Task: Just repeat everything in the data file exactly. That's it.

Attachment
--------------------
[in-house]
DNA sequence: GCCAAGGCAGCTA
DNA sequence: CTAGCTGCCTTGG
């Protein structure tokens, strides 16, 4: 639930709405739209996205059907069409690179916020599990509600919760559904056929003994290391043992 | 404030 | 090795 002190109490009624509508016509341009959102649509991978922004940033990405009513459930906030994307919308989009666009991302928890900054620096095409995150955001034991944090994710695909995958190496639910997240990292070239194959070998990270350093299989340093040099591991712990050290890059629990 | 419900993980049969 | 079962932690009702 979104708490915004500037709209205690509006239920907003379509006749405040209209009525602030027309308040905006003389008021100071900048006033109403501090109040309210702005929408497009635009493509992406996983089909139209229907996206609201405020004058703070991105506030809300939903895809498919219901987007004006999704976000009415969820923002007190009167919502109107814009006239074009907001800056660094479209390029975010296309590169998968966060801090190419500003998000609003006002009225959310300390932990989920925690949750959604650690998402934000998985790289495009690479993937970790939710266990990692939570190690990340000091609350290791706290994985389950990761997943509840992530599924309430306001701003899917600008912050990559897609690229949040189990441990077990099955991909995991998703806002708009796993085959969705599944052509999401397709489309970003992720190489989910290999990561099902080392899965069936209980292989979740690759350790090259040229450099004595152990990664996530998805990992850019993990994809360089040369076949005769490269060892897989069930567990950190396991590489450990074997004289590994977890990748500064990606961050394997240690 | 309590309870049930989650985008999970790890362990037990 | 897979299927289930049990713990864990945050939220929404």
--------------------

[in-house]
DNA sequence: GCCAAGGCAGCTA
DNA sequence: CTAGCTGCCTTGG
């Protein structure tokens, strides 16, 4: 639930709405739209996205059907069409690179916020599990509600919760559904056929003994290391043992 | 404030 | 090795 002190109490009624509508016509341009959102649509991978922004940033990405009513459930906030994307919308989009666009991302928890900054620096095409995150955001034991944090994710695909995958190496639910997240990292070239194959070998990270350093299989340093040099591991712990050290890059629990 | 419900993980049969 | 079962932690009702 979104708490915004500037709209205690509006239920907003379509006749405040209209009525602030027309308040905006003389008021100071900048006033109403501090109040309210702005929408497009635009493509992406996983089909139209229907996206609201405020004058703070991105506030809300939903895809498919219901987007004006999704976000009415969820923002007190009167919502109107814009006239074009907001800056660094479209390029975010296309590169998968966060801090190419500003998000609003006002009225959310300390932990989920925690949750959604650690998402934000998985790289495009690479993937970790939710266990990692939570190690990340000091609350290791706290994985389950990761997943509840992530599924309430306001701003899917600008912050990559897609690229949040189990441990077990099955991909995991998703806002708009796993085959969705599944052509999401397709489309970003992720190489989910290999990561099902080392899965069936209980292989979740690759350790090259040229450099004595152990990664996530998805990992850019993990994809360089040369076949005769490269060892897989069930567990950190396991590489450990074997004289590994977890990748500064990606961050394997240690 | 309590309870049930989650985008999970790890362990037990 | 897979299927289930049990713990864990945050939220929404």